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Osteoarthritis: You Don't Have To Live With The Pain

Written by Mindy Simon, PT, OCS
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Osteoarthritis, also known as a wear-and-tear arthritis, occurs when the cartilage at the ends of your bones begins to break down over time. It is the most common version of arthritis, affecting nearly 27 million Americans age 25 and older according to the US National Institute of Health. We in the physical therapy community often work with people with osteoarthris, focusing heavily on improving mobility and strength and educating our patients on joint protection and body mechanics.  As a PT, it’s also important for me to educate patients on the importance of remaining active and some very recent research supports this concept.

A new study published this week in Arthritis Care & Research suggests that walking about an hour a day or a total of 6,000 steps can lessen the severity of knee osteoarthritis and help prevent disability.  The study tracked the number of steps taken over a week by adults who were at risk for knee arthritis or already had it. Two years later, the researchers assessed the 1,800 participants for any arthritis-related limitations and found that for every 1,000 steps taken, participants’ functional limitations were reduced by 16 to 18 percent.  The study’s authors also found 6,000 steps was the critical threshold that predicted who would go on to develop disabilities or not. According to the study’s author, Daniel White, a research assistant professor in the department of physical therapy and athletic training at Boston University, every step a person takes during the day counts towards that critical threshold; in other words, the steps did not have to all be taken at the same time. While the 6,000 steps per day is considerably less than what is recommended for good health, the study’s authors were looking for the fewest number of steps that would help arthritis patients remain mobile.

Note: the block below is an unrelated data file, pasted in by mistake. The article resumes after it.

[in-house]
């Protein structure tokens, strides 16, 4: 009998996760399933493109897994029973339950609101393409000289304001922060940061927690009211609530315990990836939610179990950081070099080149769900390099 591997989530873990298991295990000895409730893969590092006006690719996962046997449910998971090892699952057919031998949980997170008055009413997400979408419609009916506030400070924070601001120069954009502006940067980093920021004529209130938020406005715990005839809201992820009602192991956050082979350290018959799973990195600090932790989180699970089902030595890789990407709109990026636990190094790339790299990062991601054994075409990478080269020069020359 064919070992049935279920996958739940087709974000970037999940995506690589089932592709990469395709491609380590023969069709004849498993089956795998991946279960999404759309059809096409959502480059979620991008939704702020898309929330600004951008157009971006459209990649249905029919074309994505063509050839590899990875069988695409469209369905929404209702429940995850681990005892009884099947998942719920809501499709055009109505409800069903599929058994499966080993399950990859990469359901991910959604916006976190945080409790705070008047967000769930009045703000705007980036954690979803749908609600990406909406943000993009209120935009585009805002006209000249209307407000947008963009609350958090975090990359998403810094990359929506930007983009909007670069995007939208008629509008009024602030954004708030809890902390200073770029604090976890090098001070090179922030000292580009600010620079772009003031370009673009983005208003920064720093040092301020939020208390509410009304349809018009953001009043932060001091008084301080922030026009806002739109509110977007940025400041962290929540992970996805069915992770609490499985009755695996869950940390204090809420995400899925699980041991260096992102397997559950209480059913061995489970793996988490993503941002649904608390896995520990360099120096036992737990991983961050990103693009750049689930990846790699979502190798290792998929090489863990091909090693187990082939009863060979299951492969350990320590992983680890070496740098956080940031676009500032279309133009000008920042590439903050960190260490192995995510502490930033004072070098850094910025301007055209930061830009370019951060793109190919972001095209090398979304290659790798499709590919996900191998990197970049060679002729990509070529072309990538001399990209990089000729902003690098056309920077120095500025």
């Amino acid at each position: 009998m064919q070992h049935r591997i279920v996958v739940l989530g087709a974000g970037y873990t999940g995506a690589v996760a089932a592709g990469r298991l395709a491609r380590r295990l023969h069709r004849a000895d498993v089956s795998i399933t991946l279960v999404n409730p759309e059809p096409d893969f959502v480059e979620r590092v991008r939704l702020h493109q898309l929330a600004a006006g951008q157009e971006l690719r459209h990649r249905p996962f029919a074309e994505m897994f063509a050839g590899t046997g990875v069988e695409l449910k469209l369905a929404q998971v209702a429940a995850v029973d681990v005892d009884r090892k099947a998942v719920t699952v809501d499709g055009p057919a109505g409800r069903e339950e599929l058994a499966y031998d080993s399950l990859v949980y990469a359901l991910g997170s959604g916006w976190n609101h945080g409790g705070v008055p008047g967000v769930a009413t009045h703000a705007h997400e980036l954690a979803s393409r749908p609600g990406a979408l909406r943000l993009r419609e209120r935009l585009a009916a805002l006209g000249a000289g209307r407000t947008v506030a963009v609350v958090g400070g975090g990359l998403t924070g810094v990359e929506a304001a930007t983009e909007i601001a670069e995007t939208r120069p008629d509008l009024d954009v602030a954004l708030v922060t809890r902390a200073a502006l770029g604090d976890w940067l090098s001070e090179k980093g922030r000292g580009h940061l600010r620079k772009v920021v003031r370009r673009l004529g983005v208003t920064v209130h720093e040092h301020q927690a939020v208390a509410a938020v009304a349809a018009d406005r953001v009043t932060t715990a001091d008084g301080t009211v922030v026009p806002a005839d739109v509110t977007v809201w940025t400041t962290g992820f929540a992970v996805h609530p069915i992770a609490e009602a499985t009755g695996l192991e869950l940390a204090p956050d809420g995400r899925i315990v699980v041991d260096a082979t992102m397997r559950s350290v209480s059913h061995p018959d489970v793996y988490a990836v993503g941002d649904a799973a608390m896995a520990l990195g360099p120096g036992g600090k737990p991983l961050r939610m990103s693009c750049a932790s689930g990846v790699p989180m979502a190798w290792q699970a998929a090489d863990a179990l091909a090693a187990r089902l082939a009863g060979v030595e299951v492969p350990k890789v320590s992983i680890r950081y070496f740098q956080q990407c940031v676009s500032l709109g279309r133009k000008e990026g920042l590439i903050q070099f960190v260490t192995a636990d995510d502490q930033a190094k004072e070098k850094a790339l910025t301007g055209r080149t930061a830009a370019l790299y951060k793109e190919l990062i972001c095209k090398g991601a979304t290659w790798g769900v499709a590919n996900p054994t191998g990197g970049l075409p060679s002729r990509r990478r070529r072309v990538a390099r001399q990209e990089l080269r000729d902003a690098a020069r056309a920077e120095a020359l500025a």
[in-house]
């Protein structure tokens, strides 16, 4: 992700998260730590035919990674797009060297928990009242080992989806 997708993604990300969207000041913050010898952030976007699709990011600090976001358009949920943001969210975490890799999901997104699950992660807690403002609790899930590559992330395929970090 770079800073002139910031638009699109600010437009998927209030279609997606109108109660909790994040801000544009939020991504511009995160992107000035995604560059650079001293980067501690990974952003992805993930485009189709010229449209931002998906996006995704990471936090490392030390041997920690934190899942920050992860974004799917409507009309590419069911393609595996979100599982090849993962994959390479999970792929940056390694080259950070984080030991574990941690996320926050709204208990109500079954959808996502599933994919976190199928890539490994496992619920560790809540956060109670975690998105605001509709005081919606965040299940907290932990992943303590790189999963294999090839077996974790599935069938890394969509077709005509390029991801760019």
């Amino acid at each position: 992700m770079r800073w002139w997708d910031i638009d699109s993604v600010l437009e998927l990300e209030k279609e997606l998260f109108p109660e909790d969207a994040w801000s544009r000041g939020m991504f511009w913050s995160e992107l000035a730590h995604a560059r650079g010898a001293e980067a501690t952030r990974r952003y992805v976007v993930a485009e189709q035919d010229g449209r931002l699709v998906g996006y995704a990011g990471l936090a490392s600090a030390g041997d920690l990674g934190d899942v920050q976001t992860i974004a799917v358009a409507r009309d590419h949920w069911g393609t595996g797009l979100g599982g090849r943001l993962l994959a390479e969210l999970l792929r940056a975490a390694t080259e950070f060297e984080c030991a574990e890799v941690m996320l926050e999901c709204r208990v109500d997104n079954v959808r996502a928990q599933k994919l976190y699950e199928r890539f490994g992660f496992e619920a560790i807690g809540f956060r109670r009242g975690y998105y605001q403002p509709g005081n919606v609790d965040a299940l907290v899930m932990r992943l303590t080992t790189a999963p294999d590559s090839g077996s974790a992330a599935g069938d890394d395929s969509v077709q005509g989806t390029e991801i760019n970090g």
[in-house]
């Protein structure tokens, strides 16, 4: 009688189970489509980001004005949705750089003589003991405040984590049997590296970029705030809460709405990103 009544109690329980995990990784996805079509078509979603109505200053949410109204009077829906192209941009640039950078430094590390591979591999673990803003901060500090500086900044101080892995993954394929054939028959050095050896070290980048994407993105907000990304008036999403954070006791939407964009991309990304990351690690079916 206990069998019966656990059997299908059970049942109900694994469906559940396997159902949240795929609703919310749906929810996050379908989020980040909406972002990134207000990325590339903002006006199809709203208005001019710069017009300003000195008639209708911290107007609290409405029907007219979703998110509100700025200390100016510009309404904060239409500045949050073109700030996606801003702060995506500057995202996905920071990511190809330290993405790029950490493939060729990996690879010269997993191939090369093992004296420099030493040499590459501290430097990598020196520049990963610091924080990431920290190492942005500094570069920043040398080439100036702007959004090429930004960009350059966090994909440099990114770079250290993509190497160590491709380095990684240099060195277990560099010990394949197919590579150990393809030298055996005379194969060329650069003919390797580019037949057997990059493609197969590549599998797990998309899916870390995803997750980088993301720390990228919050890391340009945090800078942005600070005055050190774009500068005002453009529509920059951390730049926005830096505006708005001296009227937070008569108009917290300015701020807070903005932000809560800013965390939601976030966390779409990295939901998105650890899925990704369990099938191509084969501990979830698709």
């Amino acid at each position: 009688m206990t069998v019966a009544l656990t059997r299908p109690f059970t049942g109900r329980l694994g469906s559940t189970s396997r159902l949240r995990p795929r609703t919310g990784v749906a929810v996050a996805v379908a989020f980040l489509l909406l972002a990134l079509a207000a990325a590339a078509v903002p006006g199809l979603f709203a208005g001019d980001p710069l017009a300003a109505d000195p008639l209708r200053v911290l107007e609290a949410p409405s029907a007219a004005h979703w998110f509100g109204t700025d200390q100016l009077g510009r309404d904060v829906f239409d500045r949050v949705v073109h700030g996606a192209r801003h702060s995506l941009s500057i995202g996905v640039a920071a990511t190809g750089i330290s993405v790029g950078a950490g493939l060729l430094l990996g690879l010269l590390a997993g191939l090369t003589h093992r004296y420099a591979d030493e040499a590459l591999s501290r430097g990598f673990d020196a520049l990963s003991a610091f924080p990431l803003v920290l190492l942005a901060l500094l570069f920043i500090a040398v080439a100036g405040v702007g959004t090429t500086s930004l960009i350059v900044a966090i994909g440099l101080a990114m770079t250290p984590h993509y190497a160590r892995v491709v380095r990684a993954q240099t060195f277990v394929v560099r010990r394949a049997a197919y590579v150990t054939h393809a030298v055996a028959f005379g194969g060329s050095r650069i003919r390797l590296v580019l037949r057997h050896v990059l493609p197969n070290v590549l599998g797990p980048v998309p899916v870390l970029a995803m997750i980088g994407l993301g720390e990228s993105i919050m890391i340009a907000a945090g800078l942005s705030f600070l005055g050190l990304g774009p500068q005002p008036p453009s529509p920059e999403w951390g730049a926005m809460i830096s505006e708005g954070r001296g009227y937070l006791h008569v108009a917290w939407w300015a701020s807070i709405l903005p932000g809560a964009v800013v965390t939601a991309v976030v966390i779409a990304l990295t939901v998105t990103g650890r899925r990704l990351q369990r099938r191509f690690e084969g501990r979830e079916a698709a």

It is extremely common to hear patients with arthritis complain that they can’t exercise because of their pain levels but it’s important to realize that the less a person moves, the weaker their muscles become, which can lead to potential instability in their joints. The good news is that the amount of activity needed to help keep disability at bay may be less than we previously thought and can be spread out throughout your day.  So if you’re dealing with knee arthritis, it may be time to lace up those walking shoes and monitor your steps with a pedometer or smart phone app.

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